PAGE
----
Selena’s star rises again in new trailer for Netflix series about the Tejano icon
“Selena: The Series” trailer on Netflix.
“That’s why I’m leaving it up, up to you,” young Selena (Madison Taylor Baez) croons, swooping to catch a firefly in a jar.
“It’s about love,” her father (Ricardo Chavira) tells her of her 1974 Donny and Marie Osmond cover. “How you had it and then you lost it.”
“It feels like there’s a fist around your heart,” her mother (Seidy López) says.
“Well, I don’t want that,” young Selena says with conviction. Her parents laugh.
“If you stand around and wait for what you want, you’re gonna be waiting your whole life,” her father says. “You have to go and get it.”
Thank God we won’t have to wait much longer. After teasing fans with a sneak preview earlier this month, Netflix finally dropped the official trailer for “Selena: The Series” Monday. The musical series premieres Dec. 4.
“You can’t like him,” Selena’s sister and drummer, Suzette Quintanilla (Noemí Gonzalez), says in the trailer as Selena makes eyes at her guitarist, Chris Peréz (Jesse Posey). “I mean it. Dad would freak out.”
Netflix’s highly anticipated “Selena: The Series,” starring Christian Serratos, finally has a release date after COVID-19 halted production.
The trailer captures the fact that the late Tejano music icon’s rise to fame was a family affair: Her father signed Selena to EMI’s Capitol Records, her mother supported her behind the scenes, her sister played the drums in their Selena y Los Dinos band and her brother helped produce and write such hits as “Como la Flor.”
The iconic 1992 track — which was remixed in 1995 for Selena’s posthumous “Dreaming of You” album — features heavily in the teaser trailer for the series, featuring “The Walking Dead’s” Christian Serratos in the role of the Mexican American star.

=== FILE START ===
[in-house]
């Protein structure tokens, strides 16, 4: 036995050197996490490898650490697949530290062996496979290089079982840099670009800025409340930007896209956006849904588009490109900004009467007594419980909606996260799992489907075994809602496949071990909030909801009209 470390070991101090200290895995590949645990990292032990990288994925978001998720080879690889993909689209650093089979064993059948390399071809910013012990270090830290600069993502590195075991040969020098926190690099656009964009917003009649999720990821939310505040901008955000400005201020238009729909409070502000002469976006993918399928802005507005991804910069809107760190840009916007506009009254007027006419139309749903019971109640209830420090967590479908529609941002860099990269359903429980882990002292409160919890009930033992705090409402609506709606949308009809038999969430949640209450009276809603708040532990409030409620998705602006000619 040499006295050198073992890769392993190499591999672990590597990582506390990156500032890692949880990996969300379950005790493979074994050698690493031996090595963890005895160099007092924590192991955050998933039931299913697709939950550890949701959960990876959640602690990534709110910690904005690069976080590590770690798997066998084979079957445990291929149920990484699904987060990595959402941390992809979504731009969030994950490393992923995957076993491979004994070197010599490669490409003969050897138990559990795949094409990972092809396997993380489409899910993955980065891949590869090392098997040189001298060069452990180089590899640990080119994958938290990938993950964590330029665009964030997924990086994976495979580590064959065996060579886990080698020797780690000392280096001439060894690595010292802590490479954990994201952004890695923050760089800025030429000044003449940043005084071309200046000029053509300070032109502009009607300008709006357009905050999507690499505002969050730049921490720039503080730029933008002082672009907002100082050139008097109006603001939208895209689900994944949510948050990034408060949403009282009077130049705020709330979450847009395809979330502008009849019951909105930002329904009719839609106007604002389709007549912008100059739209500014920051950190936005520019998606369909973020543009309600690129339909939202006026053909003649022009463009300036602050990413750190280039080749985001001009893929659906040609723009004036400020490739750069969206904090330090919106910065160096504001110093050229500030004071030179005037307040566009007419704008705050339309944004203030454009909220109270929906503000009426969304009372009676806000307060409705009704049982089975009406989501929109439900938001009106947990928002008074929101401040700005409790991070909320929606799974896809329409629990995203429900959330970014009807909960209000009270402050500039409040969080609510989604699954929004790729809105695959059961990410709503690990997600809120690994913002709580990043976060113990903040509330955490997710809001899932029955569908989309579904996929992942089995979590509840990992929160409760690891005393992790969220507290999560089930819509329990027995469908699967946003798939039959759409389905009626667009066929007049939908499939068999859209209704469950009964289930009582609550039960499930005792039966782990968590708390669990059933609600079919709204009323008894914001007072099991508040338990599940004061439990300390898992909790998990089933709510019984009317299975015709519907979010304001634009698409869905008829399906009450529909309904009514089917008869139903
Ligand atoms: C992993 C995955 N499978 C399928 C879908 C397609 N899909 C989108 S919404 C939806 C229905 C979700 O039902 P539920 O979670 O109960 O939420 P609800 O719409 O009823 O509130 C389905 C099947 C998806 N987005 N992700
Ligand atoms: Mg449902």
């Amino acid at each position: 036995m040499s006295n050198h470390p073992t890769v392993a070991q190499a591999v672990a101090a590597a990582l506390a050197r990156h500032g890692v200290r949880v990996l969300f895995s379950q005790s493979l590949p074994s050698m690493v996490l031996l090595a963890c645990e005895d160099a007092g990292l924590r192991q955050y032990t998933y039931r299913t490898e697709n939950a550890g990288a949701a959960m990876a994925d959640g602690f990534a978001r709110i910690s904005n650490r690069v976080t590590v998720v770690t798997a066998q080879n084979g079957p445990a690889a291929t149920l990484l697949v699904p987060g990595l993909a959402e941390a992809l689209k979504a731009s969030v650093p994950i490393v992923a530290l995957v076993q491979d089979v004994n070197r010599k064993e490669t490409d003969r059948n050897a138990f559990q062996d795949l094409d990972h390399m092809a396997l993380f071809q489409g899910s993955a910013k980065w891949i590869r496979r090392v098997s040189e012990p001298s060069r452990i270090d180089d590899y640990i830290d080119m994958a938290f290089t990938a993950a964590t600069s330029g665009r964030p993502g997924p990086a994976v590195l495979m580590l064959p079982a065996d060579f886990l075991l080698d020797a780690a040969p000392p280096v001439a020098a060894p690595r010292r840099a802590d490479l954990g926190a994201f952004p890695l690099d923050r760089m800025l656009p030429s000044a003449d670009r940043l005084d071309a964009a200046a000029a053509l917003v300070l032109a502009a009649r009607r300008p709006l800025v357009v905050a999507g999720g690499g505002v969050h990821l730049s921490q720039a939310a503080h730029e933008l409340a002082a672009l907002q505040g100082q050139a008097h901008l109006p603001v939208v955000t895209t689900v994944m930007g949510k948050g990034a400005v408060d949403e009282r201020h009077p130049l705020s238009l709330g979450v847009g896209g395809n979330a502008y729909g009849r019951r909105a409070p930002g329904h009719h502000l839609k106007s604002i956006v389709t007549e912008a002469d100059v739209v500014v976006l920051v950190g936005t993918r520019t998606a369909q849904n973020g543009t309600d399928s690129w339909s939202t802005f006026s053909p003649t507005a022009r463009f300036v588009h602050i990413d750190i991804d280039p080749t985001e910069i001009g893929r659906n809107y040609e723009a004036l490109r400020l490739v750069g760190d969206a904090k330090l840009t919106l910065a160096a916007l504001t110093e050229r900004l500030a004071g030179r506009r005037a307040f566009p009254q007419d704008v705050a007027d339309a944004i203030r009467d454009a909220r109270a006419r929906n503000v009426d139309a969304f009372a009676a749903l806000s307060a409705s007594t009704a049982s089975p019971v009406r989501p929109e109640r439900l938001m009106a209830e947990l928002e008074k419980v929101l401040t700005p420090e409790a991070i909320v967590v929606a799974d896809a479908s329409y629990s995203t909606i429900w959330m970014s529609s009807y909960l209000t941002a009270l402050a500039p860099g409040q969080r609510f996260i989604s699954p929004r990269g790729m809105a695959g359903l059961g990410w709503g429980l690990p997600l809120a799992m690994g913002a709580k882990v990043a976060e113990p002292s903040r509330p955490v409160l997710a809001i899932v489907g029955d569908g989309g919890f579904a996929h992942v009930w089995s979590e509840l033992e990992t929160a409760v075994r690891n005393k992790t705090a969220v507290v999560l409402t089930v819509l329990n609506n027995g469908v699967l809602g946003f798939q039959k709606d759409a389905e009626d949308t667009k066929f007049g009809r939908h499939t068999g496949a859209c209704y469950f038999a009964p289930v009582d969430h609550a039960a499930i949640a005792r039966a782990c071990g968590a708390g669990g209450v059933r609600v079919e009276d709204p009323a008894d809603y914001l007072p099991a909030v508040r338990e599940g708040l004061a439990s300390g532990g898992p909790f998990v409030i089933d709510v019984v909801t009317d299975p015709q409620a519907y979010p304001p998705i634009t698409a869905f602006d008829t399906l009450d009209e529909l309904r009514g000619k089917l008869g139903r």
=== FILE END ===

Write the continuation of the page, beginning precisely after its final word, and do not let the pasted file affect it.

“If you keep practicing, pretty soon, it’s all gonna pay off,” her father’s voice says in the trailer. “When I see you on that stage, I still see the 6-year-old girl singing in our backyard.”
The Netflix synopsis describes the series as “Mexican American Tejano singer Selena [coming] of age and [realizing] her dreams” while “she and her family make tough choices to hold on to love and music,” but Selena means all of that and much more to the show’s creators.
“I’d really describe ‘Selena: The Series’ as a culmination of the work that we have put in to build a company that could highlight these types of themes, these types of stories and bring it to a mainstream market,” producer Jaime Dávila recently told The Times. “More than anything, we’re trying to show Hollywood that there’s this huge market of Latinx/Latino people; that our stories are American stories; that our stories are global stories.”
The Quintanilla family too had a hand in bringing Selena’s story to television: They developed and executive produced the series. The show has big fringe boots to fill — 23 years later, the Oscar-nominated film “Selena” (starring Jennifer Lopez) is still beloved by many Latino and Chicano fans. Rico Martinez, the head of content at Campanario Entertainment, the production company behind the series, knows that well.
Producer Jaime Dávila wants the industry to know this about Latinos: “We’re not a separate category. We’re part of America. We’re part of the mainstream.”
“We’re not going to deny that the movie has a special place in everyone’s hearts,” Martinez recently told The Times. “It evokes an emotion that is hard to describe. And it will always have that emotional pull with audiences. We will never touch that. We will never take away from that. When you’re doing two seasons’ worth of 18 episodes, it’s going to be a different story.”
The biographical drama breaks down into two parts, tracing Selena’s journey from small gigs in Corpus Christi, Texas, to international stardom. In 2018, The Times asked fans: “What does Selena mean to you?”
“Watching Selena walk this tightrope with grace made the struggle seem less lonely,” fan Crystal Zamora responded. “She had so much poise when she performed and addressed the media. For me, and perhaps for others, being of mixed cultures and identity is a lifelong struggle of proving to others who we are while trying to figure that out for ourselves.”
Get our daily Entertainment newsletter
Get the day's top stories on Hollywood, film, television, music, arts, culture and more.
You may occasionally receive promotional content from the Los Angeles Times.